No song could bring land where there was none, or call clouds back together against the sun. But she would continue to sing for Sylvia, because Sylvia sang for her. It was the least she could do—and the most, perhaps—for her mother and her home. For the tree who would sacrifice all she was to save her daughter.
Sylvia might be nothing but an empty shell when they found land. But Karen already carried a new seed inside her. As soon as her feet touched soil, she would send her toes down deep and spread her arms up high. Face pointed toward the sky, she would sing this very song until her face stiffened and her mouth disappeared beneath ridges of crusty bark. Then she would nurture her seed, grow it until she was ready to birth a wobbly new child.
Shading her eyes, Karen looked toward the western horizon. She saw nothing. She turned back to her tree and sang a new verse, one where she birthed more than one seed and taught the song to daughters and sisters and aunts and nieces. Where she became a forest, her song so loud, even the birds carried it.
Overhead, the birds cawed, and in that shrill cry, Karen heard hope.
I finally finished Fallout 4. (This write up may contain mild spoilers)
I don’t know if it’s that I enjoy exploring post-apocalyptic worlds, or if Bethesda simply excels at creating compelling environments, but I could (and did) spend hundreds of hours wandering ruined America—and that is perhaps my favourite part of any Fallout game, the time lost to roving.
Curiosity is not always rewarded kindly. Scouring the edges of the map will drop you into obscure quests and hair-raising encounters. Foodstuff machines, a stranded ship crewed by robots, loners who should be left alone, atomic cults, a barely operational nuclear sub, aliens and the mother of all mirelurks. I tripped over a hill into a nest of glowing green radscorpions and died horribly (while running away). I hadn’t saved for a while and lost twenty minutes of game play. I reloaded and ventured into the Glowing Sea again, because what’s twenty minutes when you’re already four hours distant from the quest you were absolutely, positively going to finish today? Continue reading
On my travels around the internet I often stumble across photographs that tell a story. Sometimes it’s a single moment, one I can capture in a few hundred words. More often I’m really only telling part of the story–what brought the character(s) to this point, or what’s happening right now. These snippets end up in my Big Book of Ideas, and one day I hope to expand on a few of them. The others, the single moments, stand as they are.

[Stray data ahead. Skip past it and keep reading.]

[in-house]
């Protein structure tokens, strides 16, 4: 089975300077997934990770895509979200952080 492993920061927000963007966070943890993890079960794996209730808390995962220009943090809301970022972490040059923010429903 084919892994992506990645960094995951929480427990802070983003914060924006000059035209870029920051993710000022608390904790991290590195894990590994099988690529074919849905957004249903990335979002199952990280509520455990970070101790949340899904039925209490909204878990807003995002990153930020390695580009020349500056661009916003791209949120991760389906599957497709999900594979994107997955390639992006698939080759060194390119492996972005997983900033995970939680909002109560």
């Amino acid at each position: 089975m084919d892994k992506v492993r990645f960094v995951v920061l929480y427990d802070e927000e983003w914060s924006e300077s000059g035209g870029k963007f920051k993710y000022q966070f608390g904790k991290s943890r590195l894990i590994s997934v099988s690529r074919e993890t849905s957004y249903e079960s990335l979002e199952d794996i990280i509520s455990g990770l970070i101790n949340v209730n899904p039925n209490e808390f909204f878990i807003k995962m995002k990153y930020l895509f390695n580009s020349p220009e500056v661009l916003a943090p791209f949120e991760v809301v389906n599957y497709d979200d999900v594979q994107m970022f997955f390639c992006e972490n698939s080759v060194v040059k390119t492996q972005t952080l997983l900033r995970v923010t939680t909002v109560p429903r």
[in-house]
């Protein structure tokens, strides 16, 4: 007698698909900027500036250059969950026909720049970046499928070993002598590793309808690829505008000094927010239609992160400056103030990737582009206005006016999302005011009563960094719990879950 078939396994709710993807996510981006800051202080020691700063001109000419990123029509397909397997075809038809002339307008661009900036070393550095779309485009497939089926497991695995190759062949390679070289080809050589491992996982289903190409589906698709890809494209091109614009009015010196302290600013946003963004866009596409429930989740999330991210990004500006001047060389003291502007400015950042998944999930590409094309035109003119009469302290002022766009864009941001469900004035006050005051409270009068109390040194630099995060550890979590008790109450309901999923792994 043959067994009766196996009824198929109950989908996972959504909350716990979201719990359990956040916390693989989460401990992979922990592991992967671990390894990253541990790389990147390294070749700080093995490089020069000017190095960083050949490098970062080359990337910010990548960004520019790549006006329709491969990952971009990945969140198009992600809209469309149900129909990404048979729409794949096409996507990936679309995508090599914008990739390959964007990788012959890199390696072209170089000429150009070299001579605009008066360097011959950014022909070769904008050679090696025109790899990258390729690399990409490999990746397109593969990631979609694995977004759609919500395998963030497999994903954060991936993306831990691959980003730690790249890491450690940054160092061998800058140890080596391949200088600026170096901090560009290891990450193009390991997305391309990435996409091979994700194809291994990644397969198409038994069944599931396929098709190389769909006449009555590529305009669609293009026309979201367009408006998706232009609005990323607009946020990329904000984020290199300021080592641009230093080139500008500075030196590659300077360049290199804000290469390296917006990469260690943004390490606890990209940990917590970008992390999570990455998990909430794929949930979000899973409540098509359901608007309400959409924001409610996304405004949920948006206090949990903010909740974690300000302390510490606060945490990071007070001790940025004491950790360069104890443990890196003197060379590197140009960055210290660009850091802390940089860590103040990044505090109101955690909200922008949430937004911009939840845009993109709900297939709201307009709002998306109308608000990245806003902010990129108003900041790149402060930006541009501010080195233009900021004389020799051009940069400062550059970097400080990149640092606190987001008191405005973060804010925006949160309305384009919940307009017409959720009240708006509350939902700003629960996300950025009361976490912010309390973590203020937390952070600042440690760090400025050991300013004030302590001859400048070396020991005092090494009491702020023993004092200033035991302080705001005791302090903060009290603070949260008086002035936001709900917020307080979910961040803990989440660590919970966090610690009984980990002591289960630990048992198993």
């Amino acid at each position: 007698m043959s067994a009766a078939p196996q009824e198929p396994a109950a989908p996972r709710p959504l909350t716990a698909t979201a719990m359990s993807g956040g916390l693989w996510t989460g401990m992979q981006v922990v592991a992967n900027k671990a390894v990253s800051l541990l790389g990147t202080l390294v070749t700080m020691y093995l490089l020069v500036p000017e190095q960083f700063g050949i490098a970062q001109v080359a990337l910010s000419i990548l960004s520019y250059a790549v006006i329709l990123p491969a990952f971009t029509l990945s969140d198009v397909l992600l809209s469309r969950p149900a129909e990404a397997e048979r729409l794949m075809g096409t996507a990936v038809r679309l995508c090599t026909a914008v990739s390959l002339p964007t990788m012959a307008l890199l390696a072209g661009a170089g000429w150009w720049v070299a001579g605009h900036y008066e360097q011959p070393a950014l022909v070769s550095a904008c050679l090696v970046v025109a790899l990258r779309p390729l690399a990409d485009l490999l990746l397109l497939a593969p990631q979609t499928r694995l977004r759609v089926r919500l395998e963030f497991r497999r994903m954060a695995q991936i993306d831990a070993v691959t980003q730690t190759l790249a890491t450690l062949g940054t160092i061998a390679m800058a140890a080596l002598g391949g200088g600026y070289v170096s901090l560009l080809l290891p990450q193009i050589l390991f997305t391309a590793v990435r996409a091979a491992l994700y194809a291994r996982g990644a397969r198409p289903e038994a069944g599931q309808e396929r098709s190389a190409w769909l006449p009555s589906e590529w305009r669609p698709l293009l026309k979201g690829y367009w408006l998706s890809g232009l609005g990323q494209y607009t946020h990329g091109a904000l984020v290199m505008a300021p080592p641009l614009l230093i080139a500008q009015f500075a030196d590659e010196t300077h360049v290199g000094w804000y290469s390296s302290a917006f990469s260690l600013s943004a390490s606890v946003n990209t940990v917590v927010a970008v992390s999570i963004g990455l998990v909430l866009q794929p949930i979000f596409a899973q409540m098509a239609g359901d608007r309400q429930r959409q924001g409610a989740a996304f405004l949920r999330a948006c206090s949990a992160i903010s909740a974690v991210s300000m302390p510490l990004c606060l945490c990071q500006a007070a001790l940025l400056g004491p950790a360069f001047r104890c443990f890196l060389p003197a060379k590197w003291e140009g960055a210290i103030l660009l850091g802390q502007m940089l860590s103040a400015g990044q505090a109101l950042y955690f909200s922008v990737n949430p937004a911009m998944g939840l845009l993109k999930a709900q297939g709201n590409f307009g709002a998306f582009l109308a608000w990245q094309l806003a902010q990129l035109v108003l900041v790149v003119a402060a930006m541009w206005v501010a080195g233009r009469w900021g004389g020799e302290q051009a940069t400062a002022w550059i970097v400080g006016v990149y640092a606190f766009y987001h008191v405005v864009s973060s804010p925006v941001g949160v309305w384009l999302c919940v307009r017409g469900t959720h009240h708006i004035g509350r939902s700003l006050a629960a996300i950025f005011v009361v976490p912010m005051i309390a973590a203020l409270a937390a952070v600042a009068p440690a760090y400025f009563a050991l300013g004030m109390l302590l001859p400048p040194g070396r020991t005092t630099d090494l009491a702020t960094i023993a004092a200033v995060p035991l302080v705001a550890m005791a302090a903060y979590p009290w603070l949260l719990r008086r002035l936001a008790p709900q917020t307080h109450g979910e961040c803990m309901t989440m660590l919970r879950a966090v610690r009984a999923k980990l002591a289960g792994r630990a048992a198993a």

Today, I’m sharing one of each. A story I feel is a complete moment, and one that is a slice of something much bigger. There’s more story to both, of course, but in the first case, I believe the moment I’ve captured–or more accurately, remembered on behalf of my narrator–tells more than everything that might have come before.
When people see this picture, they think I’m the one out front, diving headfirst into the river. There’s always this weird moment when I tell them it’s Damien. A beat of silence as they snap a few facts together. Then the creeping awkwardness as they wonder if that’s when it happened.
“He was always a headfirst sort of person,” I say. To quell the inevitable flash of horror, I push on. “Still is.”
By now, they’re uncomfortable, and so am I. It’s hard to find fault in their disquiet, though, and I often feel a bit like an arse for keeping the conversation alive. But they looked at the picture. They asked.
So I keep talking.
“Headfirst is definitely the better of the two. It’s not leaping without looking”—I actually had someone turn green at this point—“it’s looking where you’re going and stepping out anyway. It’s being brave. Always being ready to dive in. Thinking as fast as you move. Taking chances. Never backing down from a challenge.”
This is when the follow up questions start—if they’re too polite to let a conversation lapse in the middle.
“What about feet first?” is the gist of what they want to know.
“Feet first is caution. It’s worrying about where you’re going to step, and what you’re going to step in. It’s putting the least vulnerable part of you through the door first. It’s leaving your shoes on inside the house in case you tread on a Lego. It’s gloves and hats and earmuffs because you’re sensitive. It’s worrying about things that might never happen, simply because if you can think it up, it might be possible.”
This would be about where sympathy overpowers all the rest of what they’re feeling. They still feel awkward. It’s hard not to. Our house is a temple to awkward. But they’re trying to fit our reality into theirs and make themselves comfortable. And I’ve talked long enough to make it all feel a bit more normal. Sort of. It’s hard for me to get past the Lego part without looking like I’ve stepped on one.
And that’s being a feet first person all over.
This is usually when Damien wheels in, the width of his chair making sense of our weird furniture arrangement. He might be smiling, or he might be stern faced. It’ll depend on how itchy I’ve made our guests. Whether I’ve got my own sad face on—because I still have days like that, even ten years after. When I wish it had been me who jumped first. We’d have known then, how shallow the water was.